December 21, 2015 feature
Giant enhancement of magnetic effect will benefit spintronics
(Phys.org)—Researchers have demonstrated that coating a cobalt film in graphene doubles the film's perpendicular magnetic anisotropy (PMA), so that it reaches a value 20 times higher than that of traditional metallic cobalt/platinum multilayers that are being researched for this property. In a material with a high PMA, the magnetization is oriented perpendicular to the interface of the material's layers. High-PMA materials are being researched for their applications in next-generation spintronic devices, such as high-density memories and heat-tolerant logic gates.
The researchers, Hongxin Yang, et al., have published a paper on the giant PMA enhancement in a recent issue of Nano Letters.
In general, spintronic devices work by using magnetic and electric fields to switch electron spins between their two states, which allows the spins to be used as binary information carriers. One of the goals in this area is to reduce the size of spintronic devices while achieivng long-term information retention of 10-plus years. In order to do this, the storage material must have a large PMA.
"Perpendicular magnetic anisotropy (PMA) at ferromagnetic transition-metal/insulator interfaces has become of huge interest in the context of development of various spintronic devices," coauthor Mairbek Chshiev, a theoretical physicist and professor at Joseph Fourier University in Grenoble, France, told Phys.org. "Enhancement of effective PMA could be achieved either by increasing the surface PMA or by minimizing the saturation magnetization of the storage layer. The co-graphene heterostructures presented in the manuscript benefits from both these properties."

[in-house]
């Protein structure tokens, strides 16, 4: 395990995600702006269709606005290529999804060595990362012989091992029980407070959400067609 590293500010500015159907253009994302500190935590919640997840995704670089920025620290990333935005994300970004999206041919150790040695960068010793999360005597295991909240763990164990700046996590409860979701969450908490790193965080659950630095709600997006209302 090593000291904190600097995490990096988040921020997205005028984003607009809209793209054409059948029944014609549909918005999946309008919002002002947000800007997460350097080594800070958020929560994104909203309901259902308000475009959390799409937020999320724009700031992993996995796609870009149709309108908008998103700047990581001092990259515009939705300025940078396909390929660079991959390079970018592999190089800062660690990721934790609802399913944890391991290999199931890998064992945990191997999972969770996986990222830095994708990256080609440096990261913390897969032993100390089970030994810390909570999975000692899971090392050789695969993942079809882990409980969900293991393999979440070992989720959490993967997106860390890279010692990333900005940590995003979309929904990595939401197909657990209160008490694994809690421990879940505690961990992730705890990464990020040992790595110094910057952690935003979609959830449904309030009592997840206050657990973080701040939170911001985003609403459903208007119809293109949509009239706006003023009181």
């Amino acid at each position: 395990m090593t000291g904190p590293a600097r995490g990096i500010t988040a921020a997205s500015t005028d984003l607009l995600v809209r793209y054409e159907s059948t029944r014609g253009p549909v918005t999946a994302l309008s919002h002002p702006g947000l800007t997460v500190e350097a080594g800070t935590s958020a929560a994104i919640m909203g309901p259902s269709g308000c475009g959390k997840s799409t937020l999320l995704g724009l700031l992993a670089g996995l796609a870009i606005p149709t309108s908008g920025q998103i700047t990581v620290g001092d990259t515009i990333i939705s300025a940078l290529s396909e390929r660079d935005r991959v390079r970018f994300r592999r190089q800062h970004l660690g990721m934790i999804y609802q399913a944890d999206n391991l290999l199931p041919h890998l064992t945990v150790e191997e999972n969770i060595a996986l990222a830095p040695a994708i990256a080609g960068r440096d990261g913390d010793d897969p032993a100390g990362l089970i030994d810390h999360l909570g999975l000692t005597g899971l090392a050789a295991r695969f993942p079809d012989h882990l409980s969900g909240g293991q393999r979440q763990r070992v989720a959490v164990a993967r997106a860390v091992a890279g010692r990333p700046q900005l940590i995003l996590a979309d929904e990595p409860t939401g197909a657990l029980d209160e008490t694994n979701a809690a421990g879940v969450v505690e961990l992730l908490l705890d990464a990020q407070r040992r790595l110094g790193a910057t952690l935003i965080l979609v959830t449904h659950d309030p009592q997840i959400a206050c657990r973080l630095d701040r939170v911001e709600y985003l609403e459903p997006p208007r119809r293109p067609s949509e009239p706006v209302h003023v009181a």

As the researchers explain in their paper, the PMA enhancement in the graphene-coated cobalt films originates at the atomic level, where graphene affects the energy of cobalt's different electron orbitals. The graphene coating changes how these orbitals overlap with one another, which in turn changes the direction of the cobalt film's overall magnetic field: some of the magnetization that was originally parallel to the film surface is now oriented perpendicular to the film surface.
The graphene-coated cobalt has another advantage, which is that the film can be made significantly thicker than other high-PMA materials. Typically, high-PMA materials can only be five or so layers thick before their perpendicular magnetism spontaneously starts to reorient itself in the parallel direction. The researchers here demonstrated that graphene-coated cobalt can maintain its perpendicular orientation even at 13 layers thick, which is another benefit for applications.
"To further optimize the downsize scalability of spintronic devices, the effective PMA of the storage layer has to be maximized so that the thermal stability factor remains high enough to achieve a long-term retention in gigabit applications," Chshiev said.
The researchers hope that these results, which demonstrate the large PMA enhancement provided by the graphene coating, will make graphene-cobalt structures promising candidates for future spintronic devices. They plant to continue investigating other high-PMA materials in the future.
"We will explore other material combinations with low spin-orbit coupling yet high PMA values for traditional and graphene spintronic devices in vertical geometry, including magnetic tunnel junctions," Chshiev said. "Spin orbitronics phenomena in lateral graphene-based devices will also be explored."
© 2015 Phys.org